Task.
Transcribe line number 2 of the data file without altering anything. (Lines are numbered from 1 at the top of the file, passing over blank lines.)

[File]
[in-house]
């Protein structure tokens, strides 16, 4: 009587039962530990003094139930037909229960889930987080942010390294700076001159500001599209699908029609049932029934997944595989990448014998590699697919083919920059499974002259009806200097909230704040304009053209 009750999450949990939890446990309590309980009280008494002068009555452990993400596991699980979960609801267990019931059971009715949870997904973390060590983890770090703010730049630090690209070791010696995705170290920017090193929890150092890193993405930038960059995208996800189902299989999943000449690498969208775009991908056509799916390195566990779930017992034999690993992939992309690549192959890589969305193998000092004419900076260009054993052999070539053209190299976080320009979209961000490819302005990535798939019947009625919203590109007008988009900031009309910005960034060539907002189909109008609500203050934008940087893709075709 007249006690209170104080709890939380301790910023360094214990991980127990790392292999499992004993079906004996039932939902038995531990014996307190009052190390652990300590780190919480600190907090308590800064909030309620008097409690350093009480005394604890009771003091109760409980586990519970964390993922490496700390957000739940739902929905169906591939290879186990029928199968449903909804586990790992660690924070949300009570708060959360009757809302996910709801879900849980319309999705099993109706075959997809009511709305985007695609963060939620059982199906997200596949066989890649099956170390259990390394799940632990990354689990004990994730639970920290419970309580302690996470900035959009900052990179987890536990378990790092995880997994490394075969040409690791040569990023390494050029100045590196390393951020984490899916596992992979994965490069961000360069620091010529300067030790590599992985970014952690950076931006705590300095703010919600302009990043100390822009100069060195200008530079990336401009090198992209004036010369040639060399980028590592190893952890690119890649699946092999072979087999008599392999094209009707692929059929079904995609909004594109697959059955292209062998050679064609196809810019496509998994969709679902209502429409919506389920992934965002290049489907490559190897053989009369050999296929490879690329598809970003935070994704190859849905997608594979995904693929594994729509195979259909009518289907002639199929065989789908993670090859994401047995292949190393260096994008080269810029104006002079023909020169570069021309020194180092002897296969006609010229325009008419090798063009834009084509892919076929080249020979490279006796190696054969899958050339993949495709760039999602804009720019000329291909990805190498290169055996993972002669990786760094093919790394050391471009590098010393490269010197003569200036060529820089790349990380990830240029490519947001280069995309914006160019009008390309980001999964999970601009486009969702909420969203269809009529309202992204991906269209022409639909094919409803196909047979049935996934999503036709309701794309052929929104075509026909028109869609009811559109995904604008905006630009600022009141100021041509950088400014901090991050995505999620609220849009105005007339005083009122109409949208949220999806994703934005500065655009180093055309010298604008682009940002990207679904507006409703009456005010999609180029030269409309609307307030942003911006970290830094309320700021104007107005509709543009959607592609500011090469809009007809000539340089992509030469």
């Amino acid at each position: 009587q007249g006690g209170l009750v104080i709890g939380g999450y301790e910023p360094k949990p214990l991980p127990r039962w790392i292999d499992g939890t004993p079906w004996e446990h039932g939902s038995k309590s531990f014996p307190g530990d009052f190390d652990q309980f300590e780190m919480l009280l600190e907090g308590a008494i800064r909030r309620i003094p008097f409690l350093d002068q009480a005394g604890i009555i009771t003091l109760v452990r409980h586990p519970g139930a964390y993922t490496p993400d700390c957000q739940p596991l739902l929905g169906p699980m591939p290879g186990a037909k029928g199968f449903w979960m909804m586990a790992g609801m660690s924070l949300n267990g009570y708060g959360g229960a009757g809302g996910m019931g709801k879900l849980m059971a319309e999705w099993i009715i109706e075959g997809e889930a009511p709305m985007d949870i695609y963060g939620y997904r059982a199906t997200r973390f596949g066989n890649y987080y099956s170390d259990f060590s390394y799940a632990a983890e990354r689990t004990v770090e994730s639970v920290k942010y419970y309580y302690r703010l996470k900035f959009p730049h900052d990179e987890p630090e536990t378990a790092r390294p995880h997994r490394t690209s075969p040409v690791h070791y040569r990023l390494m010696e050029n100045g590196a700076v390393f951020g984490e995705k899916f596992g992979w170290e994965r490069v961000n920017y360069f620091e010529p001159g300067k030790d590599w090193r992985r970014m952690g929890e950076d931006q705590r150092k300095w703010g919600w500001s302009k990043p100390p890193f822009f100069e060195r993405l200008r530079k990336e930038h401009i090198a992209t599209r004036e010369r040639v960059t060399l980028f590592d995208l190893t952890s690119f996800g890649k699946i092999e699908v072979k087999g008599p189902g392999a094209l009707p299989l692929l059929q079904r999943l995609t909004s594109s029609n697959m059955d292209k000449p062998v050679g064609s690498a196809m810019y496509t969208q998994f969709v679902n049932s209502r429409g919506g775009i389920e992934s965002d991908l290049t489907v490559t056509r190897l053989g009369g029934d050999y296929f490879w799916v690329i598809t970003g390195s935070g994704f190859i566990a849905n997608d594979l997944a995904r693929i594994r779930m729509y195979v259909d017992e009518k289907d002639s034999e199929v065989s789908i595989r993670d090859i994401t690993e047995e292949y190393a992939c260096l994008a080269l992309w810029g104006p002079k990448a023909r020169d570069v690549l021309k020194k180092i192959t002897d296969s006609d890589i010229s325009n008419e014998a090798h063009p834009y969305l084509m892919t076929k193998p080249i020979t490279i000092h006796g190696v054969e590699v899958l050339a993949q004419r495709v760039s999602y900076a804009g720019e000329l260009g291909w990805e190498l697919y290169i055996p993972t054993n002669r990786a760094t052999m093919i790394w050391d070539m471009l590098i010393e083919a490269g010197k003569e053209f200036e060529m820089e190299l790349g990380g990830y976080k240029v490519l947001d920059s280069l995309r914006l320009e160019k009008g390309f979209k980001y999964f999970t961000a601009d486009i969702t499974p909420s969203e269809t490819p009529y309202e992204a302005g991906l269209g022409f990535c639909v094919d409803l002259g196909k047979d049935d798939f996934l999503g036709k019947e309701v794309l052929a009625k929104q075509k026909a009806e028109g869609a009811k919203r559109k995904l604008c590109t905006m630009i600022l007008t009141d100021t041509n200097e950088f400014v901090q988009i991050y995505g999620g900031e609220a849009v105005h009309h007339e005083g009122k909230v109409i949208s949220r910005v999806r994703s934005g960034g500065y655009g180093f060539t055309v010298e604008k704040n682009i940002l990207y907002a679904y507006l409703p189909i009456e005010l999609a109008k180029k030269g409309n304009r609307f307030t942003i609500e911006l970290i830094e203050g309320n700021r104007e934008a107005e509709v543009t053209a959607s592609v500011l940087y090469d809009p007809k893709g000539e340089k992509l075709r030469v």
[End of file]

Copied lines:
């Protein structure tokens, strides 16, 4: 009587039962530990003094139930037909229960889930987080942010390294700076001159500001599209699908029609049932029934997944595989990448014998590699697919083919920059499974002259009806200097909230704040304009053209 009750999450949990939890446990309590309980009280008494002068009555452990993400596991699980979960609801267990019931059971009715949870997904973390060590983890770090703010730049630090690209070791010696995705170290920017090193929890150092890193993405930038960059995208996800189902299989999943000449690498969208775009991908056509799916390195566990779930017992034999690993992939992309690549192959890589969305193998000092004419900076260009054993052999070539053209190299976080320009979209961000490819302005990535798939019947009625919203590109007008988009900031009309910005960034060539907002189909109008609500203050934008940087893709075709 007249006690209170104080709890939380301790910023360094214990991980127990790392292999499992004993079906004996039932939902038995531990014996307190009052190390652990300590780190919480600190907090308590800064909030309620008097409690350093009480005394604890009771003091109760409980586990519970964390993922490496700390957000739940739902929905169906591939290879186990029928199968449903909804586990790992660690924070949300009570708060959360009757809302996910709801879900849980319309999705099993109706075959997809009511709305985007695609963060939620059982199906997200596949066989890649099956170390259990390394799940632990990354689990004990994730639970920290419970309580302690996470900035959009900052990179987890536990378990790092995880997994490394075969040409690791040569990023390494050029100045590196390393951020984490899916596992992979994965490069961000360069620091010529300067030790590599992985970014952690950076931006705590300095703010919600302009990043100390822009100069060195200008530079990336401009090198992209004036010369040639060399980028590592190893952890690119890649699946092999072979087999008599392999094209009707692929059929079904995609909004594109697959059955292209062998050679064609196809810019496509998994969709679902209502429409919506389920992934965002290049489907490559190897053989009369050999296929490879690329598809970003935070994704190859849905997608594979995904693929594994729509195979259909009518289907002639199929065989789908993670090859994401047995292949190393260096994008080269810029104006002079023909020169570069021309020194180092002897296969006609010229325009008419090798063009834009084509892919076929080249020979490279006796190696054969899958050339993949495709760039999602804009720019000329291909990805190498290169055996993972002669990786760094093919790394050391471009590098010393490269010197003569200036060529820089790349990380990830240029490519947001280069995309914006160019009008390309980001999964999970601009486009969702909420969203269809009529309202992204991906269209022409639909094919409803196909047979049935996934999503036709309701794309052929929104075509026909028109869609009811559109995904604008905006630009600022009141100021041509950088400014901090991050995505999620609220849009105005007339005083009122109409949208949220999806994703934005500065655009180093055309010298604008682009940002990207679904507006409703009456005010999609180029030269409309609307307030942003911006970290830094309320700021104007107005509709543009959607592609500011090469809009007809000539340089992509030469």